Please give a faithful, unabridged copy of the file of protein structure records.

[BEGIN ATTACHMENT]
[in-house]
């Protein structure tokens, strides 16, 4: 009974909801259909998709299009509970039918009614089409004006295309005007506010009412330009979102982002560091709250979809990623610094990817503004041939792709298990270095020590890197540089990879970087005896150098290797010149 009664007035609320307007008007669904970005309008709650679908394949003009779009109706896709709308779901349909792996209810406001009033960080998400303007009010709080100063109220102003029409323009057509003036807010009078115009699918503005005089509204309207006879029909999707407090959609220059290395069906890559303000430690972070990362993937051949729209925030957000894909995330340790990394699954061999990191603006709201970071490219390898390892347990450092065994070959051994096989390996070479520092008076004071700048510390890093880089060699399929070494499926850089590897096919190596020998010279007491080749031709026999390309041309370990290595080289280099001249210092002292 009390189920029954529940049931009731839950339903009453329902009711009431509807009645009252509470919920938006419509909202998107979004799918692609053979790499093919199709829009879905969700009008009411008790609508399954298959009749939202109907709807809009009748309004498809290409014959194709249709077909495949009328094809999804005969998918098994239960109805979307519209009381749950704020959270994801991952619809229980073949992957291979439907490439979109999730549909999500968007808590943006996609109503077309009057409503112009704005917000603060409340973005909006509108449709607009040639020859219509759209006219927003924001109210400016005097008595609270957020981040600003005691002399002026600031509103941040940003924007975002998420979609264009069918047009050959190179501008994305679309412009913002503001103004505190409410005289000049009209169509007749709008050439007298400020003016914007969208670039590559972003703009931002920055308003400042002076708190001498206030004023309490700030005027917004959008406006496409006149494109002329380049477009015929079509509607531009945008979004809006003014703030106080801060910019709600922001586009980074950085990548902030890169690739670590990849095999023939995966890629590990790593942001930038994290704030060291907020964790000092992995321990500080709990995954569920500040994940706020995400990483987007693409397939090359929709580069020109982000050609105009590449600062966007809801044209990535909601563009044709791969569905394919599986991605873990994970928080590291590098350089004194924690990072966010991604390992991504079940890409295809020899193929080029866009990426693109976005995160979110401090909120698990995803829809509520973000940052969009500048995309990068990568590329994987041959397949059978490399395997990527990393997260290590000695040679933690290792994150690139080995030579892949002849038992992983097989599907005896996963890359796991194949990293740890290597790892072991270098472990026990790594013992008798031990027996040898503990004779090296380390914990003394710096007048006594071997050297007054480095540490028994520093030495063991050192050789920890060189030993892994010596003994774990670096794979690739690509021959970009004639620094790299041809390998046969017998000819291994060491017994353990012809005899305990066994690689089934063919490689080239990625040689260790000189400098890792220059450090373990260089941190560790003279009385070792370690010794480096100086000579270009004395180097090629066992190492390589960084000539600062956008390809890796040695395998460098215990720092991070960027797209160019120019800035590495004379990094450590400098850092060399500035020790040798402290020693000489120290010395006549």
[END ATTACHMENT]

[in-house]
């Protein structure tokens, strides 16, 4: 009974909801259909998709299009509970039918009614089409004006295309005007506010009412330009979102982002560091709250979809990623610094990817503004041939792709298990270095020590890197540089990879970087005896150098290797010149 009664007035609320307007008007669904970005309008709650679908394949003009779009109706896709709308779901349909792996209810406001009033960080998400303007009010709080100063109220102003029409323009057509003036807010009078115009699918503005005089509204309207006879029909999707407090959609220059290395069906890559303000430690972070990362993937051949729209925030957000894909995330340790990394699954061999990191603006709201970071490219390898390892347990450092065994070959051994096989390996070479520092008076004071700048510390890093880089060699399929070494499926850089590897096919190596020998010279007491080749031709026999390309041309370990290595080289280099001249210092002292 009390189920029954529940049931009731839950339903009453329902009711009431509807009645009252509470919920938006419509909202998107979004799918692609053979790499093919199709829009879905969700009008009411008790609508399954298959009749939202109907709807809009009748309004498809290409014959194709249709077909495949009328094809999804005969998918098994239960109805979307519209009381749950704020959270994801991952619809229980073949992957291979439907490439979109999730549909999500968007808590943006996609109503077309009057409503112009704005917000603060409340973005909006509108449709607009040639020859219509759209006219927003924001109210400016005097008595609270957020981040600003005691002399002026600031509103941040940003924007975002998420979609264009069918047009050959190179501008994305679309412009913002503001103004505190409410005289000049009209169509007749709008050439007298400020003016914007969208670039590559972003703009931002920055308003400042002076708190001498206030004023309490700030005027917004959008406006496409006149494109002329380049477009015929079509509607531009945008979004809006003014703030106080801060910019709600922001586009980074950085990548902030890169690739670590990849095999023939995966890629590990790593942001930038994290704030060291907020964790000092992995321990500080709990995954569920500040994940706020995400990483987007693409397939090359929709580069020109982000050609105009590449600062966007809801044209990535909601563009044709791969569905394919599986991605873990994970928080590291590098350089004194924690990072966010991604390992991504079940890409295809020899193929080029866009990426693109976005995160979110401090909120698990995803829809509520973000940052969009500048995309990068990568590329994987041959397949059978490399395997990527990393997260290590000695040679933690290792994150690139080995030579892949002849038992992983097989599907005896996963890359796991194949990293740890290597790892072991270098472990026990790594013992008798031990027996040898503990004779090296380390914990003394710096007048006594071997050297007054480095540490028994520093030495063991050192050789920890060189030993892994010596003994774990670096794979690739690509021959970009004639620094790299041809390998046969017998000819291994060491017994353990012809005899305990066994690689089934063919490689080239990625040689260790000189400098890792220059450090373990260089941190560790003279009385070792370690010794480096100086000579270009004395180097090629066992190492390589960084000539600062956008390809890796040695395998460098215990720092991070960027797209160019120019800035590495004379990094450590400098850092060399500035020790040798402290020693000489120290010395006549």